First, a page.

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cembm1

Cumberland County, NJ

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Posted: 09/21/05 10:25am Link  |  Print  |  Notify Moderator

It is common place to have steel wheels on the insides. I worked for a Tractor/Trailer Tire Fleet Service and most of our clients had steel on the inside w/Alcoa's on the outsides. You can however pickup a used set of aluminum budds and have them but on the inside. You will have to have the studs replaced. Its not really a big job. I've probably done it several dozen times if not hundreds of times.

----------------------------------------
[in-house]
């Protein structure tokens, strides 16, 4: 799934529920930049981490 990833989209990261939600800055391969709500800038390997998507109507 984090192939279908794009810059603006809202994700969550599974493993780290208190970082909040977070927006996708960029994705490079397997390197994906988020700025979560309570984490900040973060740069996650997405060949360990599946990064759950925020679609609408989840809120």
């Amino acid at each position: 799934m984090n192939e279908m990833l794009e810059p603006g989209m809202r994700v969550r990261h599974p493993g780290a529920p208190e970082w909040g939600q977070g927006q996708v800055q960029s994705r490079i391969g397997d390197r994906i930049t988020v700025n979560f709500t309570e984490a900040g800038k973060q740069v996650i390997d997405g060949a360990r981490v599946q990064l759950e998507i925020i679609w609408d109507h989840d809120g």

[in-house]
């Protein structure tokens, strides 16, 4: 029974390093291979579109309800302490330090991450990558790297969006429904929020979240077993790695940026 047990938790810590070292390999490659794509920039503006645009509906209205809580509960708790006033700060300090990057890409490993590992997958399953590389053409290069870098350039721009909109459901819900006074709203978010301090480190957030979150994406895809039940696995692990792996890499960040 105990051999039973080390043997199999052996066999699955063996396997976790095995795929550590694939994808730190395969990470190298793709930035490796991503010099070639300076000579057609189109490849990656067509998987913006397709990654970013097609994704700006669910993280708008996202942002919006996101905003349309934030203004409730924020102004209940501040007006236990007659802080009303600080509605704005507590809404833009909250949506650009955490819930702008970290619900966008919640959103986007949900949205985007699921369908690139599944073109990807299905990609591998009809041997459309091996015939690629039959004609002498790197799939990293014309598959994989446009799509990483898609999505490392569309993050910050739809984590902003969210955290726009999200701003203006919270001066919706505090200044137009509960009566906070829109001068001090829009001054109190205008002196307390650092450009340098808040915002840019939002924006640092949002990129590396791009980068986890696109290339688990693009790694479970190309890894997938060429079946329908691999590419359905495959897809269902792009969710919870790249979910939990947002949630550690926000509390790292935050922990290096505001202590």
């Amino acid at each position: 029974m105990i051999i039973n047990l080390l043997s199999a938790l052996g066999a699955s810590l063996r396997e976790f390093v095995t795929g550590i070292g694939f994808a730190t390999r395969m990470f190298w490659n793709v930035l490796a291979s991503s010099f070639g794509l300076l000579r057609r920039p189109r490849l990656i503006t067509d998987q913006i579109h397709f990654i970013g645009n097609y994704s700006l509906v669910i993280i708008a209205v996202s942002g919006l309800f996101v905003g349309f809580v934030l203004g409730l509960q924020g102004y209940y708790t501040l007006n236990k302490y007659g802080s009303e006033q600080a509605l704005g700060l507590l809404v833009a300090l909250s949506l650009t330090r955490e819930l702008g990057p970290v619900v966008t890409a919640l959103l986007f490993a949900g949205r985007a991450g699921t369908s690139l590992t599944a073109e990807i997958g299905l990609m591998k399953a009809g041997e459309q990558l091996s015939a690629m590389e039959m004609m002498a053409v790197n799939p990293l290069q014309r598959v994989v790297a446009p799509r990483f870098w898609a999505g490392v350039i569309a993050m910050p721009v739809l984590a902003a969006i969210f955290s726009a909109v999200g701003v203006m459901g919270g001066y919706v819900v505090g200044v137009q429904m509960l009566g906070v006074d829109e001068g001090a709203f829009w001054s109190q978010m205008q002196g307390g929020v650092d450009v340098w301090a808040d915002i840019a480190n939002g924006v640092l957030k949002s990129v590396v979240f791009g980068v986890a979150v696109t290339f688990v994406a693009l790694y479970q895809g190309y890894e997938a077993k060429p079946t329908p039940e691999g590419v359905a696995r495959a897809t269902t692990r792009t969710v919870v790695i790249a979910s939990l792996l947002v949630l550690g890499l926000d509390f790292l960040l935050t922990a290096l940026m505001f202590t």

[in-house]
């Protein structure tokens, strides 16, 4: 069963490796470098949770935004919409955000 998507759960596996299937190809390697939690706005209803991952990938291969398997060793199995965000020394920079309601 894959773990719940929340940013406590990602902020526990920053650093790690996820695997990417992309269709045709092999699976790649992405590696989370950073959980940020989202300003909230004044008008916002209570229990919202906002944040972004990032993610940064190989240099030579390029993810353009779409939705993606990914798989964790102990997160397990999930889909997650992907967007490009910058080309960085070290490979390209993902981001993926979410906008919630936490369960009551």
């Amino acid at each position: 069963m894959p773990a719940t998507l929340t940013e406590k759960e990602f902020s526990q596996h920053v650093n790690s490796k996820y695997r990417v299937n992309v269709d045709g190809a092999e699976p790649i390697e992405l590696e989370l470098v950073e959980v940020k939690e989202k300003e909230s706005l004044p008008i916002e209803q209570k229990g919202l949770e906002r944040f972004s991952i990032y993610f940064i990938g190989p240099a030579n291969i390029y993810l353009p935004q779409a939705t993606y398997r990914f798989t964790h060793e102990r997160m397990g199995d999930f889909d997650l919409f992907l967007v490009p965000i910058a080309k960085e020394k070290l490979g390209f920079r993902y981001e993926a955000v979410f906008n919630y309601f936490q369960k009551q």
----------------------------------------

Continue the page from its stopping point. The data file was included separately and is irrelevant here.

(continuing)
YMMV


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kwagner

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Posted: 09/21/05 12:00pm Link  |  Print  |  Notify Moderator

Regarding the Alcoa wheels being only "cosmetic". I was also interested in these 1) For the weight reduction, but also very interested in 2) The trueness of the rim I understand to be more true cold and espeicially as they heat up. This results in better tire wear and along with the reduced weight, decreases rolling resistance, thus a small mileage increase.

Can anyone else confirm the second point, ie: better trueness of the rim?

Thanks,

Karl


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Wizzard_of_Odds

Northern Lower Michigan

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Posted: 09/21/05 12:57pm Link  |  Print  |  Notify Moderator